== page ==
—Rosi Hollinbeck

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Pickle Me This said “the recipe inside [Baby Cakes] makes for a nice extension of the book…inspiring the reader to try something new”

Posted on November 20th, 2017 by pajamapress

BabyCakes_Website“…when I’d recently read Iris Baby Cakes, by Theo Heras and Renne Benoit, she’d declared, ‘That’s such a good book, Mommy.’ Mostly because she’s obsessed with cupcakes, but still. Plus there was a recipe for cupcakes in the endpapers; I said, ‘We’ve got to make these.’ And so on Saturday night, we did.

This book would make a great Christmas gift from 3-5-year-olds. With simple vocabulary, a brother and sister work together to make cupcakes (with the unhelpful assistance of their pet cat). The story lists the equipment necessary—‘Here are a big bowl and measuring cups and spoons.’—and goes through the recipe, ‘Sprinkle salt, but not too much.’ And ‘Creaming the butter is hard work.’ And is it ever! The recipe inside makes for a nice extension of the book, bringing the story to life and inspiring the reader to try something new. That the brother and sister in the story bake together without the help of grown-ups (except for with the oven) inspires independence. Plus, the cupcakes were delicious.”

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Omnilibros complements the “poetic text” and “expressive artwork” in Water’s Children

Posted on November 18th, 2017 by pajamapress

waterschildren_website“The poetic text is accompanied by expressive artwork that examines the importance of water throughout the world.”

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Canadian Bookworm says “everyone looks like they are having fun [in the kitchen]” in Baby Cakes

Posted on November 17th, 2017 by pajamapress

BabyCakes_Website“This picture book shows a young child and the family cat helping mom make cupcakes….The illustrations are cute and everyone looks like they are having fun. It’s a nice idea for kids who like to help in the kitchen….[T]here has been much discussion of late of more children’s books where the children can see themselves in the books they read, requiring more diverse characters in kids’ books, especially where the characters are just themselves without commentary on race or ethnicity and I was pleased to see this book as a great example of filling that need.”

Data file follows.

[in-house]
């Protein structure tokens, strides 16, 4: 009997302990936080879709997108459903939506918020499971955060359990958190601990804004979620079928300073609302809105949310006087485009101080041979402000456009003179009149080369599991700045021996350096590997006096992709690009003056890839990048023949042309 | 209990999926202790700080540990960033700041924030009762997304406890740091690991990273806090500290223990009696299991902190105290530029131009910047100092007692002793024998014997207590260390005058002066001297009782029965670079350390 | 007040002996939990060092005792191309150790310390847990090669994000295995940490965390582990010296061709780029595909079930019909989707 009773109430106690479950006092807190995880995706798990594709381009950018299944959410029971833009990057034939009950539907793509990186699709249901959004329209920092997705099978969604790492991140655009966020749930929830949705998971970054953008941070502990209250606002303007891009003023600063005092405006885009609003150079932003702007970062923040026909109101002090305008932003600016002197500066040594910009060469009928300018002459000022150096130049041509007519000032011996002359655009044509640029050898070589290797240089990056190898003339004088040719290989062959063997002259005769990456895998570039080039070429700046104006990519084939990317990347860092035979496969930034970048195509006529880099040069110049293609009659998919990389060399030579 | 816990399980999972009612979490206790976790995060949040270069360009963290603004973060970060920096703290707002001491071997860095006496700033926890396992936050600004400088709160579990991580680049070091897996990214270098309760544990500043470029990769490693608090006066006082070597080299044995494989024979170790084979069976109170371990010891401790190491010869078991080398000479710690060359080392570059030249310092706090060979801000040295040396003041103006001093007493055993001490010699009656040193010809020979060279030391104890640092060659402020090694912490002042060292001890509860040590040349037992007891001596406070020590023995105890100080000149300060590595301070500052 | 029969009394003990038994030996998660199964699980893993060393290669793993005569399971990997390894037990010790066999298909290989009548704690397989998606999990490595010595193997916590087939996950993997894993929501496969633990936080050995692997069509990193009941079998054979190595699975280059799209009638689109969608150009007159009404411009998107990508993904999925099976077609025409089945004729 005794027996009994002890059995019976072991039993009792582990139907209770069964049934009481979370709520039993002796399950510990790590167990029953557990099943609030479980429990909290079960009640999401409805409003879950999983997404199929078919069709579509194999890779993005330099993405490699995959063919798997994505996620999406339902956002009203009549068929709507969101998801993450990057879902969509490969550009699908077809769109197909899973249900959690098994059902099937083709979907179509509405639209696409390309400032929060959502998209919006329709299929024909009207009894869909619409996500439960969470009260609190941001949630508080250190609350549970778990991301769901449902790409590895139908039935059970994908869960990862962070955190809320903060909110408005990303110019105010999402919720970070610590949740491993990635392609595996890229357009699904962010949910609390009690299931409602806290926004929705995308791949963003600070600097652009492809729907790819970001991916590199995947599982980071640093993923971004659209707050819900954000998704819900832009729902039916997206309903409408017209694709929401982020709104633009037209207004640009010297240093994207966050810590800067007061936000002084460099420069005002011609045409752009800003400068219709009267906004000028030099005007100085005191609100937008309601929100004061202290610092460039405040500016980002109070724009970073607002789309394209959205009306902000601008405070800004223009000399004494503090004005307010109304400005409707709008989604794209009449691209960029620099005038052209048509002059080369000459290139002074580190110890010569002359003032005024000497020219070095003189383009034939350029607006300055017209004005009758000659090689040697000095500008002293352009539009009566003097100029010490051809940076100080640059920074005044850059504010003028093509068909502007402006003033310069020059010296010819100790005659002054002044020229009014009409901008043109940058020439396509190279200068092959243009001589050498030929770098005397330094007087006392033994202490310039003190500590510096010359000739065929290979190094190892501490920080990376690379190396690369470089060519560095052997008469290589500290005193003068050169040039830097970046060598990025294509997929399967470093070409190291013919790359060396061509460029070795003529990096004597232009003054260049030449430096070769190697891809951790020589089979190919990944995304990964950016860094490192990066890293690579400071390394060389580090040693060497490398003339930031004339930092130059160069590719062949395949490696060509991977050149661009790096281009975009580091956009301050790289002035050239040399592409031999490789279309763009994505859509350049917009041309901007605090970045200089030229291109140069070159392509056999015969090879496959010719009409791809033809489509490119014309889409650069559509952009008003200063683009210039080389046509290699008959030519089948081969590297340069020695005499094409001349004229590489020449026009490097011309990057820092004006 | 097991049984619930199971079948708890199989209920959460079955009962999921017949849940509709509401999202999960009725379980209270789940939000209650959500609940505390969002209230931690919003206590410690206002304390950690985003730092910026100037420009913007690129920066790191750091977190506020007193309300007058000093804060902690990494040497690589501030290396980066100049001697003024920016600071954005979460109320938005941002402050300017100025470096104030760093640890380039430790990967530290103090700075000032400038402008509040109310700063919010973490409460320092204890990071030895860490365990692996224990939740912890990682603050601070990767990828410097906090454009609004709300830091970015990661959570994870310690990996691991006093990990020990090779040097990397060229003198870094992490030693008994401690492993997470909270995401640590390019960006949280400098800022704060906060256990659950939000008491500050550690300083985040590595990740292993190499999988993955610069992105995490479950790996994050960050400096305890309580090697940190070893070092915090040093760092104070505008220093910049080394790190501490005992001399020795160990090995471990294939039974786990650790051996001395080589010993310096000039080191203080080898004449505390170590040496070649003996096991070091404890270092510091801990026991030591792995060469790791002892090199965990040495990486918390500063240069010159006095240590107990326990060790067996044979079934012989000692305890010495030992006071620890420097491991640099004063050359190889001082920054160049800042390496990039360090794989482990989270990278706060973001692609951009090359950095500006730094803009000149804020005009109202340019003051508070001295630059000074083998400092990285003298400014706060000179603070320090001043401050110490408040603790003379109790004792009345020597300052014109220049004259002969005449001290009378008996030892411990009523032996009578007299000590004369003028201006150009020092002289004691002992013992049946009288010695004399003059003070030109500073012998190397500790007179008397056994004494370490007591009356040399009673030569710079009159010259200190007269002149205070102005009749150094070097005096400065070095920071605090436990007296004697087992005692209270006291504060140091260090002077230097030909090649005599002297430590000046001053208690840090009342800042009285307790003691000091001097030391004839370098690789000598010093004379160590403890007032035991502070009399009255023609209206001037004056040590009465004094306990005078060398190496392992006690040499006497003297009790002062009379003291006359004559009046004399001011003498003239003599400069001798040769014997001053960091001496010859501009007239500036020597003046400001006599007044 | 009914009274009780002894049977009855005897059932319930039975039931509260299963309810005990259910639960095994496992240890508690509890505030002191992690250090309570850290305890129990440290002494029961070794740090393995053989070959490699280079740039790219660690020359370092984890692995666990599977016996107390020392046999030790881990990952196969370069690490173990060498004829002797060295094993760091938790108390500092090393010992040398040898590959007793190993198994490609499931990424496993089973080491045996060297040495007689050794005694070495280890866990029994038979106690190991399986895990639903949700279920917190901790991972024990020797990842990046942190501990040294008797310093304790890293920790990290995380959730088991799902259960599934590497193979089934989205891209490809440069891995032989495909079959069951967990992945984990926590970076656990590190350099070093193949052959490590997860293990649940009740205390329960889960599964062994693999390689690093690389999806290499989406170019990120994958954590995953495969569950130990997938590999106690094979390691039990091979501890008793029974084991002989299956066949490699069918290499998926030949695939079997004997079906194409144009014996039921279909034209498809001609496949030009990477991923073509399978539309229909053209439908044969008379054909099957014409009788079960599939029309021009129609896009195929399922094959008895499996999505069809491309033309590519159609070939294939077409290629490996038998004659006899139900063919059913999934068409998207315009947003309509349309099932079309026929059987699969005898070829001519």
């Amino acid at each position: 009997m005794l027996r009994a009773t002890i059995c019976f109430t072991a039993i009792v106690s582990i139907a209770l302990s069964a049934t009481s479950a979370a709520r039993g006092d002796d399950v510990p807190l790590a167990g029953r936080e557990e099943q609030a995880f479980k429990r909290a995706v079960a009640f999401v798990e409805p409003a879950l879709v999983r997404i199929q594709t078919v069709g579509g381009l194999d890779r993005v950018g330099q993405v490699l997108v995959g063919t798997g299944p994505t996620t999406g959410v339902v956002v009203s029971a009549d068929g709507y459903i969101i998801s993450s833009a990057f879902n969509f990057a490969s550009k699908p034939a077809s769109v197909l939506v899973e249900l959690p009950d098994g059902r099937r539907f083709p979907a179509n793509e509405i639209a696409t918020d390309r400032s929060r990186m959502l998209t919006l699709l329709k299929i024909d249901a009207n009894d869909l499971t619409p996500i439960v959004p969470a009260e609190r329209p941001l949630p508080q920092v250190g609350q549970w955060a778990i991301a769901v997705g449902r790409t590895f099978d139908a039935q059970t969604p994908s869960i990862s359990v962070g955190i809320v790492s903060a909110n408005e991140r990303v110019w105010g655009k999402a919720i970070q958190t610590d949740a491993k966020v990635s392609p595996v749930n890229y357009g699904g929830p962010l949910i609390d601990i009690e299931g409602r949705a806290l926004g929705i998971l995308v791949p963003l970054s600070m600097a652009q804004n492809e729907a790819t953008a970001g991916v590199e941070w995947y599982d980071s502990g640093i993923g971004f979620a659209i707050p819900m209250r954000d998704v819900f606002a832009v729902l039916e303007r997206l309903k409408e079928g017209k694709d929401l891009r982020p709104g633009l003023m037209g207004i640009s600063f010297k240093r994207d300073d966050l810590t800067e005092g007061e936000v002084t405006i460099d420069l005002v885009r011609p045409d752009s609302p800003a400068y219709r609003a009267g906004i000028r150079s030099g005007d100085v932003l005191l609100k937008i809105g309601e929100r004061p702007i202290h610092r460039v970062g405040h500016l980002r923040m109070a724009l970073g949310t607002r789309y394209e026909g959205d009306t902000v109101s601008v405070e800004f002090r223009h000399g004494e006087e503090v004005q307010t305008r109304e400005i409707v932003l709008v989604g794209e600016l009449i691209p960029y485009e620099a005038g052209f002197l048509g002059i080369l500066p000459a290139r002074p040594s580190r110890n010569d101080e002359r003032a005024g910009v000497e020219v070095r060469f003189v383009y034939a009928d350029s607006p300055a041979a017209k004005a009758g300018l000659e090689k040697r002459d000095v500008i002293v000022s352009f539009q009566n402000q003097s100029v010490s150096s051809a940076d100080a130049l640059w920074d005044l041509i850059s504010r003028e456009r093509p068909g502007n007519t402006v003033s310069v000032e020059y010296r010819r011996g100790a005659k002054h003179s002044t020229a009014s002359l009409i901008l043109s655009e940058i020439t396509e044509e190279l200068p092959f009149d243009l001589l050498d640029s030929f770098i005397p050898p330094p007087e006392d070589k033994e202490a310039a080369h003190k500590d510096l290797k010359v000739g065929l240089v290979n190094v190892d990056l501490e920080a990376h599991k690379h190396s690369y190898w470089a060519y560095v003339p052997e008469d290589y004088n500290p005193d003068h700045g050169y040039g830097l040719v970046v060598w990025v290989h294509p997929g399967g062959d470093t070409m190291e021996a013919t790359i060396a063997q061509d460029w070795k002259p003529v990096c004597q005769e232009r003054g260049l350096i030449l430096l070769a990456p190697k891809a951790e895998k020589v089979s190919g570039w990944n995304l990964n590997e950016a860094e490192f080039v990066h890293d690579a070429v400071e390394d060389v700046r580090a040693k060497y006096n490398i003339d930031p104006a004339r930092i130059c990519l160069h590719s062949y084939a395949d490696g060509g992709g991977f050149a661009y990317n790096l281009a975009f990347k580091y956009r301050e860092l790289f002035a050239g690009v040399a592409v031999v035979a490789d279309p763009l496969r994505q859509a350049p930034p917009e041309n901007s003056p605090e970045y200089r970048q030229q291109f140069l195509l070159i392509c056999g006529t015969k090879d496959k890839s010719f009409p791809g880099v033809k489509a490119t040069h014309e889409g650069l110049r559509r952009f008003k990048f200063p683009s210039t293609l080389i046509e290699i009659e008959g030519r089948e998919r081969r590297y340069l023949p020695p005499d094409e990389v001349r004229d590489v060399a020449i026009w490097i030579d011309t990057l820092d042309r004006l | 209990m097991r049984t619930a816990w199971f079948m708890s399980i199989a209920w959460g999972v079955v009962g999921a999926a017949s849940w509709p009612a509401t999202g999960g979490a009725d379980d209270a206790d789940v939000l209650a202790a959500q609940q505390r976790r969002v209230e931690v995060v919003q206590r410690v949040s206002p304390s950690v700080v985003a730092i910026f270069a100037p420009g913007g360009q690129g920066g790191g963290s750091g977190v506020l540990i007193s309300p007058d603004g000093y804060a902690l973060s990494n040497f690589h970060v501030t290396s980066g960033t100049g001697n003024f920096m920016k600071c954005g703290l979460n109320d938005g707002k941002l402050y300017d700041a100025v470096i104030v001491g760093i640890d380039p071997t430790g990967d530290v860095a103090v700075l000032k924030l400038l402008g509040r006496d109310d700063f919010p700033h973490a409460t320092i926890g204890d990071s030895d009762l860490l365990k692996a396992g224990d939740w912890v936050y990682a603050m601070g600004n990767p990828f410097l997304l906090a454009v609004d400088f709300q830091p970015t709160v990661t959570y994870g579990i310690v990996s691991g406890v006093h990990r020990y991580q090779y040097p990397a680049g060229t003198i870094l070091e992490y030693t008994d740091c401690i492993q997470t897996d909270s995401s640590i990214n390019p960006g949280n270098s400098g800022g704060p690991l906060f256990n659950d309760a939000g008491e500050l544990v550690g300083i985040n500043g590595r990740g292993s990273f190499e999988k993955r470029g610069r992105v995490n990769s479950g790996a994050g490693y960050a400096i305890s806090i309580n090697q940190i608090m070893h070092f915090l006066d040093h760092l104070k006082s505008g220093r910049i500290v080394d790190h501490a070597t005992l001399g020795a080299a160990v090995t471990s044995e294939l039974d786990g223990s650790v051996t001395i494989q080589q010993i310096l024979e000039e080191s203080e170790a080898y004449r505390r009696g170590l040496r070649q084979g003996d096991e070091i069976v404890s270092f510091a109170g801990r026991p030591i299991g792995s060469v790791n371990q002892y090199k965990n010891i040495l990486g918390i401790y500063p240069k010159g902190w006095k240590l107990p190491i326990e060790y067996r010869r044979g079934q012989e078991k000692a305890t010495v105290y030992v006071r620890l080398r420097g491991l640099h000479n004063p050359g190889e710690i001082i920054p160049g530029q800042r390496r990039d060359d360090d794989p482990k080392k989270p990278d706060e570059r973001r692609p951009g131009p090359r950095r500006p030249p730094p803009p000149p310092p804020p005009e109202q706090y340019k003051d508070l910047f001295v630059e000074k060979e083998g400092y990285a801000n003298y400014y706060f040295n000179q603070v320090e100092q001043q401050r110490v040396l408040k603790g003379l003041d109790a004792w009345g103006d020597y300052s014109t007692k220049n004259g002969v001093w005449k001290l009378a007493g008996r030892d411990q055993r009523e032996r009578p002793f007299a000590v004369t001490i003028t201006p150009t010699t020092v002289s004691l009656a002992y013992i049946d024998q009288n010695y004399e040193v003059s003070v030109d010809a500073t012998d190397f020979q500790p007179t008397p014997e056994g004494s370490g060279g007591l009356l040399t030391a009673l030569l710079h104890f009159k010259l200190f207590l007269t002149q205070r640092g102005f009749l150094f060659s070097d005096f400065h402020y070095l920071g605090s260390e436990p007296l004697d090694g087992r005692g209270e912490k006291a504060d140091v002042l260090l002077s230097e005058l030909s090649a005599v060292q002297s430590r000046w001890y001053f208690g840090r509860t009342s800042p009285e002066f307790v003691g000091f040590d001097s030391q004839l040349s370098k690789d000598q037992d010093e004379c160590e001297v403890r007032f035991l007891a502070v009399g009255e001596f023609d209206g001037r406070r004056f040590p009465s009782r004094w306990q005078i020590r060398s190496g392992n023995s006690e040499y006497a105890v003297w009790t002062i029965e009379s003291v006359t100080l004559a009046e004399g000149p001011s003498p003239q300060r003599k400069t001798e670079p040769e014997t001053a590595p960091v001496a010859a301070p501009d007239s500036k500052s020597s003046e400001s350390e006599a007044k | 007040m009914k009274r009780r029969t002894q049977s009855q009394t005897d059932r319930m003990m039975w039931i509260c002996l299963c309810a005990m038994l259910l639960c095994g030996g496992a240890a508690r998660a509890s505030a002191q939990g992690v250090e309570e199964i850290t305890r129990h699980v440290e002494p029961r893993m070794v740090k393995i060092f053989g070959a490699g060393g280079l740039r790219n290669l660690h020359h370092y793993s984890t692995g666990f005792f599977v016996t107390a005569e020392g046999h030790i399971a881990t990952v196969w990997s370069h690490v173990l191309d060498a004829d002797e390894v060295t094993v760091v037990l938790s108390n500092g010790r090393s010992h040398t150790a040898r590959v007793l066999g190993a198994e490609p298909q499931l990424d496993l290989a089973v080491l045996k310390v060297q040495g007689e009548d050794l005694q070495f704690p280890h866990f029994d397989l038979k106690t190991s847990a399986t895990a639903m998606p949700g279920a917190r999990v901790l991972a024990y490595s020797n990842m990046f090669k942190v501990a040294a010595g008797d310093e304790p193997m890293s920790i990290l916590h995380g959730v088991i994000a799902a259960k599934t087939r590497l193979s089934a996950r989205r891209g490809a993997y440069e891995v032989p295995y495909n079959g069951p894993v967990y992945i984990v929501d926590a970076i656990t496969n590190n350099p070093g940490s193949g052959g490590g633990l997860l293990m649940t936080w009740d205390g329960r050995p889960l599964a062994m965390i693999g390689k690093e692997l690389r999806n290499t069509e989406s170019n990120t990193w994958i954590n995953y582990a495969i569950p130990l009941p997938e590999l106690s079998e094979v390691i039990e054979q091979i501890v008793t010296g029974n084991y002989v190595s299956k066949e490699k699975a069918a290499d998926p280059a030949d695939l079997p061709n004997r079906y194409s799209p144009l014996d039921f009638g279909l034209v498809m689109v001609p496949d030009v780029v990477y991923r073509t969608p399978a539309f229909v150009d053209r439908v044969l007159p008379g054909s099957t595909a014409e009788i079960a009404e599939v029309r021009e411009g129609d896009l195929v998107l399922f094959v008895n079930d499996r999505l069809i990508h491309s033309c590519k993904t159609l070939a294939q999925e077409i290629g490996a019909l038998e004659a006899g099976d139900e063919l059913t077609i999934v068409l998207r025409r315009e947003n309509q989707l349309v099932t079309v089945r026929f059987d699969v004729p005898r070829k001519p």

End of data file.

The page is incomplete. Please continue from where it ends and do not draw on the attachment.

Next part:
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CanLit for LittleCanadians loves the simplicity and lightness of the illustrations in Wild One

Posted on November 16th, 2017 by pajamapress

WildOne_Website“From morning to bedtime, this little girl is go, go, go! She’s not just a wild thing, she’s the Wild One!…

Wild One is Jane Whittingham’s first picture book and it’s a charming recount of a child’s day filled with play and activity. Kids love pretending that they are animals–how often do they imagine themselves to be bears growling or dogs barking or snakes slithering?–but here Jane Whittingham demonstrates, playfully, that we belong in the animal kingdom, sharing many attributes with animals far and wide….[Noel Tuazon’s] style here is appropriately light, subtle and simple, as complements the story of a preschooler’s life. The detail is unnecessary as the pairing of an activity with an animal is all that is needed, especially for the very young for whom this book is written.”

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Wild One is “a sweet read-aloud” says Kirkus Reviews

Posted on November 14th, 2017 by pajamapress

WildOne_Website“An exuberant little girl, the titular ‘wild one,’ romps energetically all day before finally collapsing into a well-deserved slumber….The rhyming text flows smoothly and has a jaunty rhythm that lends itself well to reading aloud. The playful watercolors start off saturated with bright colors that become muted as the child’s day comes to a sleepy end. A sweet read-aloud featuring a fearless and athletic girl to share with funny little monkeys.”